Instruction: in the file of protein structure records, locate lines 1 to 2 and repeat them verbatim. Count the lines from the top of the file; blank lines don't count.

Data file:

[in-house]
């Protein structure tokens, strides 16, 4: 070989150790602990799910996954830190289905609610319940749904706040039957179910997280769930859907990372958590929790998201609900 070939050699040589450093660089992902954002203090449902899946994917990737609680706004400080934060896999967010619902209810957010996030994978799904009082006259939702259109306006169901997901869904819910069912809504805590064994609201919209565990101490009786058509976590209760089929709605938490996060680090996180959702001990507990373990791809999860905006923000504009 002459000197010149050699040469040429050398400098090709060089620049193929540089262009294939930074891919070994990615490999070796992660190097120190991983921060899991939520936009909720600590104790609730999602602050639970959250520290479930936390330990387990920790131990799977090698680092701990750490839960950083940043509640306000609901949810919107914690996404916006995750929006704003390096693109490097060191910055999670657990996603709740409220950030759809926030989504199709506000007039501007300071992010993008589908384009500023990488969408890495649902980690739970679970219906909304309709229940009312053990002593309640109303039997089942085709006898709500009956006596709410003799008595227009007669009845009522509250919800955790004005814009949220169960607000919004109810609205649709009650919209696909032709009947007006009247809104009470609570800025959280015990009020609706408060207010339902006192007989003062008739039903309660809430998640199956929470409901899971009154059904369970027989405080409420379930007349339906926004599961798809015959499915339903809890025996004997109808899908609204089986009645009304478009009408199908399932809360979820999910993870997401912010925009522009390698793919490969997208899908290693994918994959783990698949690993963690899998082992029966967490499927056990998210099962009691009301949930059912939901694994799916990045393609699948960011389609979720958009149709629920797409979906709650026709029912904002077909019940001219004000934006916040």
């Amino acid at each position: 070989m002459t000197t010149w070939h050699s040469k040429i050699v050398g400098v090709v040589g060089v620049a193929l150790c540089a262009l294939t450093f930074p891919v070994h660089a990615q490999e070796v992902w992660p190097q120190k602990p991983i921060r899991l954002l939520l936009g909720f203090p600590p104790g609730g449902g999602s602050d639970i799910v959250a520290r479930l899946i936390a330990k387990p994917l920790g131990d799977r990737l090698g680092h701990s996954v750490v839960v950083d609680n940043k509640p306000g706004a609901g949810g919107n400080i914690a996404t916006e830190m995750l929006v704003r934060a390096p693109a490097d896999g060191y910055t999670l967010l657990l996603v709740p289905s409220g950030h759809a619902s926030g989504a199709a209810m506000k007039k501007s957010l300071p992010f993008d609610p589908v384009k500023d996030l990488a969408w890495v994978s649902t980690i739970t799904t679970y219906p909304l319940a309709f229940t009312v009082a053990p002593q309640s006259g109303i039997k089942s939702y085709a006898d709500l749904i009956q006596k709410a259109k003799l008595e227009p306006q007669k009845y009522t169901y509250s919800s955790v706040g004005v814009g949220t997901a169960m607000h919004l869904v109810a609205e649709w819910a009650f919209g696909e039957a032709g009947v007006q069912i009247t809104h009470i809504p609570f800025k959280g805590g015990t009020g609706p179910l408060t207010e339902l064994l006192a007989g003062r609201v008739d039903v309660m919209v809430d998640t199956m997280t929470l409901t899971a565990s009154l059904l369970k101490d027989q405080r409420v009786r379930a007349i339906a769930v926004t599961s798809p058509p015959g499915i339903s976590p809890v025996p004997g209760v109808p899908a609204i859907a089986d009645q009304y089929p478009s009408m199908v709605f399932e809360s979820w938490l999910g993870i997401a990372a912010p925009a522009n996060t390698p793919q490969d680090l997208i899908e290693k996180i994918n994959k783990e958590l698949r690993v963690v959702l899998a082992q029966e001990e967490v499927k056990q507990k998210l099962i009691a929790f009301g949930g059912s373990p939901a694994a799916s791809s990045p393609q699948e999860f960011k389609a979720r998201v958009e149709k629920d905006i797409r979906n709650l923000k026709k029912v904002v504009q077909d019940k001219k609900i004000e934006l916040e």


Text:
[in-house]
């Protein structure tokens, strides 16, 4: 070989150790602990799910996954830190289905609610319940749904706040039957179910997280769930859907990372958590929790998201609900 070939050699040589450093660089992902954002203090449902899946994917990737609680706004400080934060896999967010619902209810957010996030994978799904009082006259939702259109306006169901997901869904819910069912809504805590064994609201919209565990101490009786058509976590209760089929709605938490996060680090996180959702001990507990373990791809999860905006923000504009 002459000197010149050699040469040429050398400098090709060089620049193929540089262009294939930074891919070994990615490999070796992660190097120190991983921060899991939520936009909720600590104790609730999602602050639970959250520290479930936390330990387990920790131990799977090698680092701990750490839960950083940043509640306000609901949810919107914690996404916006995750929006704003390096693109490097060191910055999670657990996603709740409220950030759809926030989504199709506000007039501007300071992010993008589908384009500023990488969408890495649902980690739970679970219906909304309709229940009312053990002593309640109303039997089942085709006898709500009956006596709410003799008595227009007669009845009522509250919800955790004005814009949220169960607000919004109810609205649709009650919209696909032709009947007006009247809104009470609570800025959280015990009020609706408060207010339902006192007989003062008739039903309660809430998640199956929470409901899971009154059904369970027989405080409420379930007349339906926004599961798809015959499915339903809890025996004997109808899908609204089986009645009304478009009408199908399932809360979820999910993870997401912010925009522009390698793919490969997208899908290693994918994959783990698949690993963690899998082992029966967490499927056990998210099962009691009301949930059912939901694994799916990045393609699948960011389609979720958009149709629920797409979906709650026709029912904002077909019940001219004000934006916040």